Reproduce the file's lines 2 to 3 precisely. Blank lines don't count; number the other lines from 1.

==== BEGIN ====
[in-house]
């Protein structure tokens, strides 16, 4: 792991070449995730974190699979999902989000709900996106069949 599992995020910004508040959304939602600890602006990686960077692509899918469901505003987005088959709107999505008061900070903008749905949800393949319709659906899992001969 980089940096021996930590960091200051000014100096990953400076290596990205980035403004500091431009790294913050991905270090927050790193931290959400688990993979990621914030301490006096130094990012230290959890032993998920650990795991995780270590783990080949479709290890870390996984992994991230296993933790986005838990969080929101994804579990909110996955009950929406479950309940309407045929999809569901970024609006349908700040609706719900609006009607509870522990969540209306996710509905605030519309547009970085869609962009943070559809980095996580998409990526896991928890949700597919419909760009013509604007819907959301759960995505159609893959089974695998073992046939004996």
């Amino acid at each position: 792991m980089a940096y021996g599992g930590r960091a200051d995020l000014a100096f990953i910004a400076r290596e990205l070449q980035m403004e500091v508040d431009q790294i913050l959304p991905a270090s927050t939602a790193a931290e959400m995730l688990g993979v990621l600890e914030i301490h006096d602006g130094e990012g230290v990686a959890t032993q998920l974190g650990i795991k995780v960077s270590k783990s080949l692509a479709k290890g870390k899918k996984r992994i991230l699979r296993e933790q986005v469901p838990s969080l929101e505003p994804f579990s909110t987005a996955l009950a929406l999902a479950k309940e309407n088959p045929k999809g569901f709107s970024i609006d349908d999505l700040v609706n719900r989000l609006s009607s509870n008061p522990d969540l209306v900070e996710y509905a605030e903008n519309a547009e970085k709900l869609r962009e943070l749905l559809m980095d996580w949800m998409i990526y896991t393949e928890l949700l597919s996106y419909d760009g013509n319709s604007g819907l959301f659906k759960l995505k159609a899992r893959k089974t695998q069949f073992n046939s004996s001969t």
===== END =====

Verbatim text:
């Protein structure tokens, strides 16, 4: 792991070449995730974190699979999902989000709900996106069949 599992995020910004508040959304939602600890602006990686960077692509899918469901505003987005088959709107999505008061900070903008749905949800393949319709659906899992001969 980089940096021996930590960091200051000014100096990953400076290596990205980035403004500091431009790294913050991905270090927050790193931290959400688990993979990621914030301490006096130094990012230290959890032993998920650990795991995780270590783990080949479709290890870390996984992994991230296993933790986005838990969080929101994804579990909110996955009950929406479950309940309407045929999809569901970024609006349908700040609706719900609006009607509870522990969540209306996710509905605030519309547009970085869609962009943070559809980095996580998409990526896991928890949700597919419909760009013509604007819907959301759960995505159609893959089974695998073992046939004996």
């Amino acid at each position: 792991m980089a940096y021996g599992g930590r960091a200051d995020l000014a100096f990953i910004a400076r290596e990205l070449q980035m403004e500091v508040d431009q790294i913050l959304p991905a270090s927050t939602a790193a931290e959400m995730l688990g993979v990621l600890e914030i301490h006096d602006g130094e990012g230290v990686a959890t032993q998920l974190g650990i795991k995780v960077s270590k783990s080949l692509a479709k290890g870390k899918k996984r992994i991230l699979r296993e933790q986005v469901p838990s969080l929101e505003p994804f579990s909110t987005a996955l009950a929406l999902a479950k309940e309407n088959p045929k999809g569901f709107s970024i609006d349908d999505l700040v609706n719900r989000l609006s009607s509870n008061p522990d969540l209306v900070e996710y509905a605030e903008n519309a547009e970085k709900l869609r962009e943070l749905l559809m980095d996580w949800m998409i990526y896991t393949e928890l949700l597919s996106y419909d760009g013509n319709s604007g819907l959301f659906k759960l995505k159609a899992r893959k089974t695998q069949f073992n046939s004996s001969t």